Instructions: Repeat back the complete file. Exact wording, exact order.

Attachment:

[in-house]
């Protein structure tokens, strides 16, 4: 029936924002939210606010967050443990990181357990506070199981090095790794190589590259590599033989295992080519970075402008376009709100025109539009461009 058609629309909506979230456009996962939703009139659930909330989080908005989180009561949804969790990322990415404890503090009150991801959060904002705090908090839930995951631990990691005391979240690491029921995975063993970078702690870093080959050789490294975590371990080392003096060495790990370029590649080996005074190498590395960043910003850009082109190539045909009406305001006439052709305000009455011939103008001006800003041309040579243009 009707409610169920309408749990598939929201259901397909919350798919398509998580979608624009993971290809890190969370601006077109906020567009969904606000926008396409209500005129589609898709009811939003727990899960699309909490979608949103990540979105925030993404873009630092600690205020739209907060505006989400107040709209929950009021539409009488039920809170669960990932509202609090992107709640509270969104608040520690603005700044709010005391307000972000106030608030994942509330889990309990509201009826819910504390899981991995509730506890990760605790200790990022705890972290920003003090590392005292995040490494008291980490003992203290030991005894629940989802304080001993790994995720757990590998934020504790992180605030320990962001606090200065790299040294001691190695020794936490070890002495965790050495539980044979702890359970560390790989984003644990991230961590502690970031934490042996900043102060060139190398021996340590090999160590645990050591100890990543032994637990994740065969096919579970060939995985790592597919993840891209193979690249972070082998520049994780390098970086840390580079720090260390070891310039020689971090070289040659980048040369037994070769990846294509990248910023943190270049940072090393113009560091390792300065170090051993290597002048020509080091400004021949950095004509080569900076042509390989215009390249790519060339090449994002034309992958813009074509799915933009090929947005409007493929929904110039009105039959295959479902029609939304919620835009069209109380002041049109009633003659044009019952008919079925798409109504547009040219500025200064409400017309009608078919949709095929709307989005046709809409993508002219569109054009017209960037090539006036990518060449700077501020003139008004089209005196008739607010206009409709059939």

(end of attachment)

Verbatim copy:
[in-house]
């Protein structure tokens, strides 16, 4: 029936924002939210606010967050443990990181357990506070199981090095790794190589590259590599033989295992080519970075402008376009709100025109539009461009 058609629309909506979230456009996962939703009139659930909330989080908005989180009561949804969790990322990415404890503090009150991801959060904002705090908090839930995951631990990691005391979240690491029921995975063993970078702690870093080959050789490294975590371990080392003096060495790990370029590649080996005074190498590395960043910003850009082109190539045909009406305001006439052709305000009455011939103008001006800003041309040579243009 009707409610169920309408749990598939929201259901397909919350798919398509998580979608624009993971290809890190969370601006077109906020567009969904606000926008396409209500005129589609898709009811939003727990899960699309909490979608949103990540979105925030993404873009630092600690205020739209907060505006989400107040709209929950009021539409009488039920809170669960990932509202609090992107709640509270969104608040520690603005700044709010005391307000972000106030608030994942509330889990309990509201009826819910504390899981991995509730506890990760605790200790990022705890972290920003003090590392005292995040490494008291980490003992203290030991005894629940989802304080001993790994995720757990590998934020504790992180605030320990962001606090200065790299040294001691190695020794936490070890002495965790050495539980044979702890359970560390790989984003644990991230961590502690970031934490042996900043102060060139190398021996340590090999160590645990050591100890990543032994637990994740065969096919579970060939995985790592597919993840891209193979690249972070082998520049994780390098970086840390580079720090260390070891310039020689971090070289040659980048040369037994070769990846294509990248910023943190270049940072090393113009560091390792300065170090051993290597002048020509080091400004021949950095004509080569900076042509390989215009390249790519060339090449994002034309992958813009074509799915933009090929947005409007493929929904110039009105039959295959479902029609939304919620835009069209109380002041049109009633003659044009019952008919079925798409109504547009040219500025200064409400017309009608078919949709095929709307989005046709809409993508002219569109054009017209960037090539006036990518060449700077501020003139008004089209005196008739607010206009409709059939």